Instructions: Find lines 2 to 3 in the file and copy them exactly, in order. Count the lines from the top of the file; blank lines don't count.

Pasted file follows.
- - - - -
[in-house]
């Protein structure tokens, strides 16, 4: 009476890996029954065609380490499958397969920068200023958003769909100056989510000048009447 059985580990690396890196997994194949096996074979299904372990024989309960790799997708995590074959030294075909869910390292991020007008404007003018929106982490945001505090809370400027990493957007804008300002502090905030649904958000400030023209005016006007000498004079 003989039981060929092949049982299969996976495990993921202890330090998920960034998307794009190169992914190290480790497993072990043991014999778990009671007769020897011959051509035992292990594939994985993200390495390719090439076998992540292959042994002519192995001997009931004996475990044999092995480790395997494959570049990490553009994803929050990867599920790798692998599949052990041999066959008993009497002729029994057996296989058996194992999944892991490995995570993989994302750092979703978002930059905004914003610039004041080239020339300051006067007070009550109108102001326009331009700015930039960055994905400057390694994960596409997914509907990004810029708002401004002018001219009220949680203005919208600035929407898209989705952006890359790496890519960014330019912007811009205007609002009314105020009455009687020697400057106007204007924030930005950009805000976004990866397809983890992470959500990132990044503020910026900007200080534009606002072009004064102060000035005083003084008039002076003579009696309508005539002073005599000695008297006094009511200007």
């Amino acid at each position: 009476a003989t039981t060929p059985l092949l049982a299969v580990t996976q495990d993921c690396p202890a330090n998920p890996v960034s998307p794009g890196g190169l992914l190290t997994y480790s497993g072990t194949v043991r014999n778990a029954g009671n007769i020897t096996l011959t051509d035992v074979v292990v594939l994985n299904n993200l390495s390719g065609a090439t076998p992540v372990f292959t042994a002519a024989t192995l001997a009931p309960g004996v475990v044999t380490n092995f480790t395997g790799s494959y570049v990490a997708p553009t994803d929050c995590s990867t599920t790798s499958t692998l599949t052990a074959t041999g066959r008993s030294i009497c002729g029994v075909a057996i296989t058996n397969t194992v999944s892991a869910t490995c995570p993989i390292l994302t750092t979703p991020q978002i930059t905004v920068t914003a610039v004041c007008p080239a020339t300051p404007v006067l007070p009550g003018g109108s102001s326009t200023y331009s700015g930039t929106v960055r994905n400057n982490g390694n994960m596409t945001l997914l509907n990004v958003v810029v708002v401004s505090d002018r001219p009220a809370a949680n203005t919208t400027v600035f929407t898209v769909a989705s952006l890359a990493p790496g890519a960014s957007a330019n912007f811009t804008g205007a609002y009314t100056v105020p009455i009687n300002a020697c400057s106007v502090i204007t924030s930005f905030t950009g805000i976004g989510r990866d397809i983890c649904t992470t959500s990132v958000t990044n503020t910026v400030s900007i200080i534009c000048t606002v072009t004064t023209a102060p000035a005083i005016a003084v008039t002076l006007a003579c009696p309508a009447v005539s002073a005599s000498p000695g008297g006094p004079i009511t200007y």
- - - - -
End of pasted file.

């Protein structure tokens, strides 16, 4: 009476890996029954065609380490499958397969920068200023958003769909100056989510000048009447 059985580990690396890196997994194949096996074979299904372990024989309960790799997708995590074959030294075909869910390292991020007008404007003018929106982490945001505090809370400027990493957007804008300002502090905030649904958000400030023209005016006007000498004079 003989039981060929092949049982299969996976495990993921202890330090998920960034998307794009190169992914190290480790497993072990043991014999778990009671007769020897011959051509035992292990594939994985993200390495390719090439076998992540292959042994002519192995001997009931004996475990044999092995480790395997494959570049990490553009994803929050990867599920790798692998599949052990041999066959008993009497002729029994057996296989058996194992999944892991490995995570993989994302750092979703978002930059905004914003610039004041080239020339300051006067007070009550109108102001326009331009700015930039960055994905400057390694994960596409997914509907990004810029708002401004002018001219009220949680203005919208600035929407898209989705952006890359790496890519960014330019912007811009205007609002009314105020009455009687020697400057106007204007924030930005950009805000976004990866397809983890992470959500990132990044503020910026900007200080534009606002072009004064102060000035005083003084008039002076003579009696309508005539002073005599000695008297006094009511200007």
């Amino acid at each position: 009476a003989t039981t060929p059985l092949l049982a299969v580990t996976q495990d993921c690396p202890a330090n998920p890996v960034s998307p794009g890196g190169l992914l190290t997994y480790s497993g072990t194949v043991r014999n778990a029954g009671n007769i020897t096996l011959t051509d035992v074979v292990v594939l994985n299904n993200l390495s390719g065609a090439t076998p992540v372990f292959t042994a002519a024989t192995l001997a009931p309960g004996v475990v044999t380490n092995f480790t395997g790799s494959y570049v990490a997708p553009t994803d929050c995590s990867t599920t790798s499958t692998l599949t052990a074959t041999g066959r008993s030294i009497c002729g029994v075909a057996i296989t058996n397969t194992v999944s892991a869910t490995c995570p993989i390292l994302t750092t979703p991020q978002i930059t905004v920068t914003a610039v004041c007008p080239a020339t300051p404007v006067l007070p009550g003018g109108s102001s326009t200023y331009s700015g930039t929106v960055r994905n400057n982490g390694n994960m596409t945001l997914l509907n990004v958003v810029v708002v401004s505090d002018r001219p009220a809370a949680n203005t919208t400027v600035f929407t898209v769909a989705s952006l890359a990493p790496g890519a960014s957007a330019n912007f811009t804008g205007a609002y009314t100056v105020p009455i009687n300002a020697c400057s106007v502090i204007t924030s930005f905030t950009g805000i976004g989510r990866d397809i983890c649904t992470t959500s990132v958000t990044n503020t910026v400030s900007i200080i534009c000048t606002v072009t004064t023209a102060p000035a005083i005016a003084v008039t002076l006007a003579c009696p309508a009447v005539s002073a005599s000498p000695g008297g006094p004079i009511t200007y």